At Midnight, Your Hand Held

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At Midnight, Your Hand Held

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crochet-blanket-818720_640(Editor’s Note: This is the seventh blog post in a series called Imagine during which I explore what could be when the Centers for Disease Control and Prevent tracks family caregiver stress and its source.)

Imagine.

It's midnight and you've just arrived at the emergency room. Your caree, you can only assume, has already arrived via ambulance. The security guard at the ER front desk greets you, finds out your name and your caree's name. And, then the security says, "I would like to make sure you have support and help tonight. Would you mind if I ask a few questions?" With your consent, he asks: Are you here alone? How often do you help your caree? How are you related to your caree? He then directs you to take a seat and says that someone will be with you as soon as possible.

You sit, petrified. It's your first trip with your caree to the emergency room. Even worse, it's the middle of the night. Will you know what to do? Will you know the questions to ask, the decisions to make, the words to say?

As you sit, you hear your name called. A woman with a smile motions you to come with her. As you walk down the hall, she introduces herself, "I'm Susan, the Certified Caregiving Consultant who's on duty tonight. Please have a seat in this room while I get an update for you on your caree."

You take a seat in a cozy room that features a recently-brewed pot of coffee, a basket of fruit and granola bars, and a mini-fridge with bottles of water and juice. The room also has a computer--"Please use me to update your family and research medical information" reads a sign posted above the computer--and chargers for tablets and smart phones. Blankets sit ready on the back of the couch.

When Susan returns, she explains where you can find your caree, shares the name of the physician on duty who's caring for your caree and then lets you know how she can help. "Here's my card," she says, "When you need to take a break to go to the bathroom or get a cup of coffee, just call me. I'll sit with your caree while you're gone."

As she shares her card with you, she lightly touches your hand. "Call me for anything. I'm here tonight to support you." Susan then escorts you to your caree, pointing out the location of the bathroom on your way and introducing you to the nurse caring for your caree.

Once she settles you into the ER room, she leaves. But you continue to feel her presence and support the rest of the night, especially because she stops in on a regular basis to make sure you're okay.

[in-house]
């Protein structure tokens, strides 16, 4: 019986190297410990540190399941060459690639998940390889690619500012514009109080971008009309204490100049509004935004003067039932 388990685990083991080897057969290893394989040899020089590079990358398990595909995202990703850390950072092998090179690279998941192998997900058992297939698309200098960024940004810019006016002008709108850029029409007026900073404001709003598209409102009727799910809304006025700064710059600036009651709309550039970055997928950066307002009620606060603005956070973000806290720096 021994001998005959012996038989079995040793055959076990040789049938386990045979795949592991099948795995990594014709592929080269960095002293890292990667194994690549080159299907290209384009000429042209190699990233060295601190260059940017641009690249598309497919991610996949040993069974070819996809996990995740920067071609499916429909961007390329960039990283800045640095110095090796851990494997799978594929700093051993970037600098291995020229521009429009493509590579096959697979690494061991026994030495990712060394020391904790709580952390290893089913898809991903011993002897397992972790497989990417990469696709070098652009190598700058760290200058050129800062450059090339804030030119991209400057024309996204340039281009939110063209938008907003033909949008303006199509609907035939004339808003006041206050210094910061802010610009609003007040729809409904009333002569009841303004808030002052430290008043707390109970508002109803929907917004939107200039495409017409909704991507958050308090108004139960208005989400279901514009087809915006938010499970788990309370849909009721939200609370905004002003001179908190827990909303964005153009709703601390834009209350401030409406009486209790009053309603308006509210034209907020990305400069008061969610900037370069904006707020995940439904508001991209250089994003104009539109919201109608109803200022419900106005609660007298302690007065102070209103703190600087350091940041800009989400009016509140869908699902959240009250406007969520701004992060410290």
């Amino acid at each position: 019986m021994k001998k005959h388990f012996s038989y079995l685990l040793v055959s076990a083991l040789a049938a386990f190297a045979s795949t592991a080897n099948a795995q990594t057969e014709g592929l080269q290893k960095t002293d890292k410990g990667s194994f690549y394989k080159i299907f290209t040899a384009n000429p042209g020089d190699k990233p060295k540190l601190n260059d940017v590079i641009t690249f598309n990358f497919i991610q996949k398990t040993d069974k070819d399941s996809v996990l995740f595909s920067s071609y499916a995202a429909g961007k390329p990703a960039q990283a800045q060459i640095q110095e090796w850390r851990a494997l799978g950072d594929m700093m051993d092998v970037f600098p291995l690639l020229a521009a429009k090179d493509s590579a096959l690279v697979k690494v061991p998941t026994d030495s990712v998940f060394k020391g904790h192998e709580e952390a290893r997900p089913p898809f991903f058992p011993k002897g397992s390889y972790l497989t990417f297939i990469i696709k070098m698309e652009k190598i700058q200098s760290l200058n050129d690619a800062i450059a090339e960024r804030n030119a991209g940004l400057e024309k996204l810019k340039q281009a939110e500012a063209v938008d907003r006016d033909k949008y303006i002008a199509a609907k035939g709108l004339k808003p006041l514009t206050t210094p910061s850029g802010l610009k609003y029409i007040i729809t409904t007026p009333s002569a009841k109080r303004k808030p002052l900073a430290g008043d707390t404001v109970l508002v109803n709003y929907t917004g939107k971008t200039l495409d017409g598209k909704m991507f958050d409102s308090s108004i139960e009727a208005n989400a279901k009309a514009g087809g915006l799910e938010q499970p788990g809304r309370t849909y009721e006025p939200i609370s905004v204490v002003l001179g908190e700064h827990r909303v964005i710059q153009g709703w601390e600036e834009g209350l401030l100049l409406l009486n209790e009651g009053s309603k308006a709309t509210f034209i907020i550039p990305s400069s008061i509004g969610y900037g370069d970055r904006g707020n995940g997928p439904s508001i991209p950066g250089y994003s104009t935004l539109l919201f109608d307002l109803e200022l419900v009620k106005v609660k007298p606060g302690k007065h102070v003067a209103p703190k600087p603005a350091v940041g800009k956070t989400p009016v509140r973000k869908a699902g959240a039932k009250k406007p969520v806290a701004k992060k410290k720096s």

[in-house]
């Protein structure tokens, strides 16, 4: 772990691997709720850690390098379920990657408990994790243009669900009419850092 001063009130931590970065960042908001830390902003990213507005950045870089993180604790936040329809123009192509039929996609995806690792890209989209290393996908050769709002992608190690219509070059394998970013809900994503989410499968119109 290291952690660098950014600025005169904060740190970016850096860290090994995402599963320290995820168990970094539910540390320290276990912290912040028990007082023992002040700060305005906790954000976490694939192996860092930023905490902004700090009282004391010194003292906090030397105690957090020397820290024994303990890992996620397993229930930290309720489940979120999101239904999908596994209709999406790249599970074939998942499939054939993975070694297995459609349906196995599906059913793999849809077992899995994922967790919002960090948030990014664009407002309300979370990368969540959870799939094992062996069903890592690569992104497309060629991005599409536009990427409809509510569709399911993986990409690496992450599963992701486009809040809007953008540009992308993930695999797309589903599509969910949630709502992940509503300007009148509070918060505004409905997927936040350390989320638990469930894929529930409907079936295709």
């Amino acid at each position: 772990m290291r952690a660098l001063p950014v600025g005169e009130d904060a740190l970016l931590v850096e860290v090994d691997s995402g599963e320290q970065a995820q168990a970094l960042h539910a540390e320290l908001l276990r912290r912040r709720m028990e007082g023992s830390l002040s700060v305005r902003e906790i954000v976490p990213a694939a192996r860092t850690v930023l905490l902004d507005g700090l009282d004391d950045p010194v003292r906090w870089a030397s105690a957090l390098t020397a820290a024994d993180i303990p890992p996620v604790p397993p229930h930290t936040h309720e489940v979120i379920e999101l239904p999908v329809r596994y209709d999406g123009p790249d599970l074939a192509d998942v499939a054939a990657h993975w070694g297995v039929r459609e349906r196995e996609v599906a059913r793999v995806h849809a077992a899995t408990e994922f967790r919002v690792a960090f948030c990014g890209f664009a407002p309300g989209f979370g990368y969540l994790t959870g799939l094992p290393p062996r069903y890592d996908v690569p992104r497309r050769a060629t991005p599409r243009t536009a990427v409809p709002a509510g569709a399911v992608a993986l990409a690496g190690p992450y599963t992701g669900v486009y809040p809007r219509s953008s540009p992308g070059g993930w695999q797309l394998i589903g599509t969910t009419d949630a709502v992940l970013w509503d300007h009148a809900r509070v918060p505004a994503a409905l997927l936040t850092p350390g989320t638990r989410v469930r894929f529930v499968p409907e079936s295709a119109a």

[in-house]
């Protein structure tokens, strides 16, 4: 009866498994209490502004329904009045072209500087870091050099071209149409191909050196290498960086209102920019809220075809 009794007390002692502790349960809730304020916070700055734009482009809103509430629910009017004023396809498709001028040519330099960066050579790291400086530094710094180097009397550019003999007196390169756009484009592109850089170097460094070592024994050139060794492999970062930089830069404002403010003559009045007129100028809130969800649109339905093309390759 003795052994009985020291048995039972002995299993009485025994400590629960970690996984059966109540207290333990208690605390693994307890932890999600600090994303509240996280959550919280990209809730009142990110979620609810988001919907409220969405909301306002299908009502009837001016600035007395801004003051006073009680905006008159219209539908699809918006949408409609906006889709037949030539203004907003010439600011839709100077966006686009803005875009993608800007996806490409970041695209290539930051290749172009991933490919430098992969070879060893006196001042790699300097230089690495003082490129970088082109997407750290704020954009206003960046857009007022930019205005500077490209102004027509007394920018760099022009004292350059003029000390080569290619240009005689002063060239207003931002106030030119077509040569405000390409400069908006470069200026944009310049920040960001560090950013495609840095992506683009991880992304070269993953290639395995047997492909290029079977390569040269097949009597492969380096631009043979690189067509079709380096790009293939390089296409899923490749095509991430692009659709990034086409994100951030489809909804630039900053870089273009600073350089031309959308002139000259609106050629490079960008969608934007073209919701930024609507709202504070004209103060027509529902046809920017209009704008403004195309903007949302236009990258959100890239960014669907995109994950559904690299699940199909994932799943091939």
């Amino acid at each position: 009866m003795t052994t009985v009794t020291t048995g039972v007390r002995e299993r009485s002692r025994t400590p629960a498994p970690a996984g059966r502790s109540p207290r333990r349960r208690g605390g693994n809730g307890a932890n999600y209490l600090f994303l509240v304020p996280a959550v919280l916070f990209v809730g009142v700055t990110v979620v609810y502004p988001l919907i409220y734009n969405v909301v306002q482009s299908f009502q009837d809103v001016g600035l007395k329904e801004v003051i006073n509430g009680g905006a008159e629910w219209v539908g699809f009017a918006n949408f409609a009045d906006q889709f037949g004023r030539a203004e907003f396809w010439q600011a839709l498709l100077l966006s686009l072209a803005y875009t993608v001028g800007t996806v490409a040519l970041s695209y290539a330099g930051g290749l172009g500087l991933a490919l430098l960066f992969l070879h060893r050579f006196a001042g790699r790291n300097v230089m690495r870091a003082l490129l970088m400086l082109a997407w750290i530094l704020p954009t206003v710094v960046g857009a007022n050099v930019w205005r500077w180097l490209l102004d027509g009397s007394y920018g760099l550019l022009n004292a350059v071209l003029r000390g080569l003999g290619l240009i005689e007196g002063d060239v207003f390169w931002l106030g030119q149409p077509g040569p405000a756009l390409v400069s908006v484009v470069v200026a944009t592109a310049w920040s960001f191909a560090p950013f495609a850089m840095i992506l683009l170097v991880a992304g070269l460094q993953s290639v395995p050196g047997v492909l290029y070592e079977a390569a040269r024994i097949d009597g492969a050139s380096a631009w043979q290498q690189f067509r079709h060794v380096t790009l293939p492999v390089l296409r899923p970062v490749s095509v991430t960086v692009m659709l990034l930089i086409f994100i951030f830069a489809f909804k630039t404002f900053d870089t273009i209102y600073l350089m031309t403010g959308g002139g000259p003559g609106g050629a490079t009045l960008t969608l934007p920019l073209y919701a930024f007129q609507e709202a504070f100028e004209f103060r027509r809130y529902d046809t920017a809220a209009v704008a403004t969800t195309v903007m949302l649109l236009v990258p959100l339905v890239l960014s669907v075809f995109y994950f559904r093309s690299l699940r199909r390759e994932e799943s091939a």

Before your caree gets transferred to a regular room, Susan stops in again. "I will follow up with you within the next 24 hours. We'll spend a few moments discussing your caree's current medical condition and I'll share some resources and suggestions that can help. I'll also ask some questions about your stress level so we can make sure you have the support you need."

And then you and your caree head to your caree's hospital room where it seems you both will receive care.

Sound like a dream?

Right now it is.

Let's make this dream a reality.

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3 Comments

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Denise

<a href='http://www.caregiving.com/members/janshriver/' rel=\"nofollow\">@janshriver</a> and <a href='http://www.caregiving.com/members/hussy/' rel=\"nofollow\">@hussy</a> Thanks so much for your thoughts. And, hussy!!! I love how they took care of you! Wouldn't it be awesome if that kind of care became the norm. Yesterday afternoon, for some reason, I thought of my midnight trip with my dad to the ER this past summer. I remember sitting in the waiting room waiting for the security guard to let me know I could go back to see my dad. It was my first time completely alone in the ER and I just remember how horrifying that situation was. I wrote what I remember needing. :)

Hussy

Last week my husband had a stent placement and I was blown away by the attention given to me by the Endoscopy staff. They seemed as concerned about my well-being as my husband's. Prepping me on how to prepare (\"Be sure to use valet parking; we pay for it\") and what to expect, offering me coffee and soda, asking if I needed anything, etc. Thinking about what <a href='http://www.caregiving.com/members/janshriver/' rel=\"nofollow\">@janshriver</a> said about the difference between someone being present and someone connecting to my need...strong eye contact and gentle touch (<a href='http://www.caregiving.com/members/denise/' rel=\"nofollow\">@denise</a>, very much noticed your fictional Susan touches the hand of the caregiver) made the difference for me. And I realized just how \"hungry\" I was for this sort of care.

jan

I'm trying to recall the people who helped me in times like this, and what exactly made a difference between a person being present and a person connecting to my need.